Redford's inconvenient reckoning

9th November 2007, Comments 0 comments

Hollywood's senior liberal, Robert Redford, gets down to business on three fronts in his latest movie, the political drama Lions for Lambs.

As director, lead actor and producer, he racks up a long list of grievances in the film, the most political of the seven movies Redford has directed: the lust for power, war-mongering and incompetence in Washington, unmotivated students, uncritical journalists and the dumbing-down of US television.

The wordy drama about America's wars, its media and its youth plays out over three plots.

Redford himself plays a California sociology professor who challenges a smart but disillusioned student (Andrew Garfield) to action through a word duel.

In Washington, the film delivers a liberal television journalist (Meryl Streep) into the hands of a charismatic Republican senator (Tom Cruise.) The senator wants to wrap the skeptical but also ambitious reporter around his finger by giving an exclusive interview and winning her over as a mouthpiece for a new military strategy in Afghanistan.


At the same time two young Americans, a black (Derek Luke) and a Latino (Michael Pena), have volunteered to fight in Afghanistan against the Taliban. While at home the fighting is verbal, the two front-line fighters come under real arms fire on a snow-covered mountain.

"What is Robert Redford's problem with America?" a conservative columnist with the cable television channel Fox News asked provocatively.

Redford shot back in an interview with Deutsche Presse-Agentur dpa: "That is the problem I got with it - I love it so much and I don't like to see what they are doing with it."

By "it" he means his country, and by "they" means the government in Washington and on this subject he does not mince words.

Cruise, in the role of a senator and friend of US President George W Bush, "comes from a very narrow singular point of view, which is basically the point of view that we have in the administration right now. It's very singular and ideological and you can't convince them any other way to think," Redford said.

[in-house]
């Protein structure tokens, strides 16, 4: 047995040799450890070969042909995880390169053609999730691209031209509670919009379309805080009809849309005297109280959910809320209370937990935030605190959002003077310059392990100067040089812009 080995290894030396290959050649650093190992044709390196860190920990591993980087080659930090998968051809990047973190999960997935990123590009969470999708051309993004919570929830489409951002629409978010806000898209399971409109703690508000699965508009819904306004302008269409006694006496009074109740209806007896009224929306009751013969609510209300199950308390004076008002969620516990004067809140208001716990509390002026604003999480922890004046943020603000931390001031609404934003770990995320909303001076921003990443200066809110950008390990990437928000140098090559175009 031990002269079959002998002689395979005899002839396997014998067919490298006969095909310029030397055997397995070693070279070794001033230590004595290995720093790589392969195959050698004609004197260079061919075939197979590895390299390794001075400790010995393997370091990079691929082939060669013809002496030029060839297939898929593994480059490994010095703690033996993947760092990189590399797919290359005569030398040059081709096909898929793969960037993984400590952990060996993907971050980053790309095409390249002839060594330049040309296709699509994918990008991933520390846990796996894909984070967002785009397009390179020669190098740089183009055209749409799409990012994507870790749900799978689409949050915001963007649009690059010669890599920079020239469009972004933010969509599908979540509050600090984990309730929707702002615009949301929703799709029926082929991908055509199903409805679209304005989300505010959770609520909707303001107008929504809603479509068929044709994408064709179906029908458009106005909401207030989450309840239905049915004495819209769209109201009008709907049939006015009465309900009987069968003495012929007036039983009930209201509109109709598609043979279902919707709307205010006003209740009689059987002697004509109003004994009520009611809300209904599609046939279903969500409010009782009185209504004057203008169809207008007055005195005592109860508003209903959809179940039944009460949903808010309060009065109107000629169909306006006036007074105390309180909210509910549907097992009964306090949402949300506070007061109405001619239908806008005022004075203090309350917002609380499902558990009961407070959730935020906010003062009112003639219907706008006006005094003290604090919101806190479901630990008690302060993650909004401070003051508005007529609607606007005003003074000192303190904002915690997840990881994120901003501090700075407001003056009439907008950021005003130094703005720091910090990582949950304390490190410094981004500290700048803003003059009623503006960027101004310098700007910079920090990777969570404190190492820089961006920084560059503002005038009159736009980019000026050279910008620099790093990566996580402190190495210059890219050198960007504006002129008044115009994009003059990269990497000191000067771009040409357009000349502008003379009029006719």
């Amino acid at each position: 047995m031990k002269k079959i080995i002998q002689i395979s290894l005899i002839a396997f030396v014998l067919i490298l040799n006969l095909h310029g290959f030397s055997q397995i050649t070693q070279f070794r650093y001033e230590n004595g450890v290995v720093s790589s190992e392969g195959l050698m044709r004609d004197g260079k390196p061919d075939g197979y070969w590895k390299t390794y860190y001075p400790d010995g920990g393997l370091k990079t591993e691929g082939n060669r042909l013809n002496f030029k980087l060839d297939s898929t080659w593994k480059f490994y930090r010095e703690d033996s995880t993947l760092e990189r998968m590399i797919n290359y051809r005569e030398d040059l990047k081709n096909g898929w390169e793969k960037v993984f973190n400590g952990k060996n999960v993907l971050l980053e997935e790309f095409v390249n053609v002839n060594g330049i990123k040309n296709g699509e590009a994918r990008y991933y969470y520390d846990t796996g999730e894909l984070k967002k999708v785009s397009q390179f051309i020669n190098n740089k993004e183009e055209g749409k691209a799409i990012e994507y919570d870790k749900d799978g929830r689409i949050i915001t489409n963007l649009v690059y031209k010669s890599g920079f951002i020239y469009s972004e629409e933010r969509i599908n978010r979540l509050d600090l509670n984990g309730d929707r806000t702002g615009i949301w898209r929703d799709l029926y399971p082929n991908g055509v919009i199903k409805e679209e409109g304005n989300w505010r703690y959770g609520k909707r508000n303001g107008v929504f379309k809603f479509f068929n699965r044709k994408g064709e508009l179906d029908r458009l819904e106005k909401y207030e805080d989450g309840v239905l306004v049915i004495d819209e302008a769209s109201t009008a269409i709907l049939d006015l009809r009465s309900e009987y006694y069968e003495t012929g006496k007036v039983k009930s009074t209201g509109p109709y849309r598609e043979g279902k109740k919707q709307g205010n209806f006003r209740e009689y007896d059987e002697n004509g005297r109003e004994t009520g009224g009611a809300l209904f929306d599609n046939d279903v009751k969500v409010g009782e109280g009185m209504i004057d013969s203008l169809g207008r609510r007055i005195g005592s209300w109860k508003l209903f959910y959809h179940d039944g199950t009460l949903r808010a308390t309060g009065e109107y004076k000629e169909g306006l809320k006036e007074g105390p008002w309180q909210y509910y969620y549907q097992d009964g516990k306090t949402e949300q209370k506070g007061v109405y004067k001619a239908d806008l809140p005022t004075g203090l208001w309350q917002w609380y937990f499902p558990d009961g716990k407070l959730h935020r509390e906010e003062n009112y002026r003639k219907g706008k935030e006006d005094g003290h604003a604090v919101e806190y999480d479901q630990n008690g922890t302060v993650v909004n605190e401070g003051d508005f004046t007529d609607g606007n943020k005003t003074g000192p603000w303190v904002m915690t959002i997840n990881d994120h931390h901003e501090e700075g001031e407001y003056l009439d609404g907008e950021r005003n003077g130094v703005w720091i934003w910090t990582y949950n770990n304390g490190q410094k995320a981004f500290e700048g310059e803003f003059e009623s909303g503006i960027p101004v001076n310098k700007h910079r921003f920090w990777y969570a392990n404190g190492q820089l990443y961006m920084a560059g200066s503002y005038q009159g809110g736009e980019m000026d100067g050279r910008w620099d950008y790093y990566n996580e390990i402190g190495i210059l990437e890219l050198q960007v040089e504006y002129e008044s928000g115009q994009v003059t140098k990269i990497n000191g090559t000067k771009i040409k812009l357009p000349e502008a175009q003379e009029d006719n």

This has ruined American values in recent years, Redford said. In the role of the professor, Redford wags his index finger.

"There is a general idea that young people over the last 10-15 years have grown more apathetic and cynical, but probably for some good reasons," the filmmaker noted. Under the current administration he thinks it's dangerous when kids don't get involved in something.

Redford also playfully questioned his own teaching abilities.

"I would be petrified if I was a teacher in front of these guys," he admitted in the interview. "I got kicked out of school, but I hope that this doesn't turn up in some biographies."

The 71-year-old movie star's habit of blending politics into his work on screen was evident early in his career. In 1972 he starred in The Candidate and was in a leading role again in 1976 with Dustin Hoffman in All the President's Men, a drama about the two Washington Post reporters who exposed the Watergate scandal that brought down President Richard Nixon.

Redford also directed Quiz Show in 1994, a movie about a television game show popular in the 1950s that was tainted by scandal.

Redford and Cruise scored few points with Italian critics when Lions for Lambs was introduced at a Rome film festival.

The reaction from US critics has been mixed. The trade magazine Variety mocked it as a "star-heavy discourse that uses a lot of words to say nothing new," while Hollywood Reporter gave it this praise: "Politicians, the media, educators, military commanders and a docile public all come under fire in a well-made movie that offers no answers but raises many important questions."

How the US movie-going public reacts is not yet known.

Redford already is tackling his next politically explosive topic, according to Variety. The magazine said he will take over as director of the movie Against All Enemies, based on the memoir by the same name by Richard A Clarke, former terrorism advisor to Bush. The book accuses the Bush administration of ignoring the terror network of al- Qaeda within Afghanistan, and diverting public anger to Iraq - long a stone in the Bush family shoe - after the terrorist attacks on September 11, 2001.
Barbara Munker

(copyright dpa 2007)

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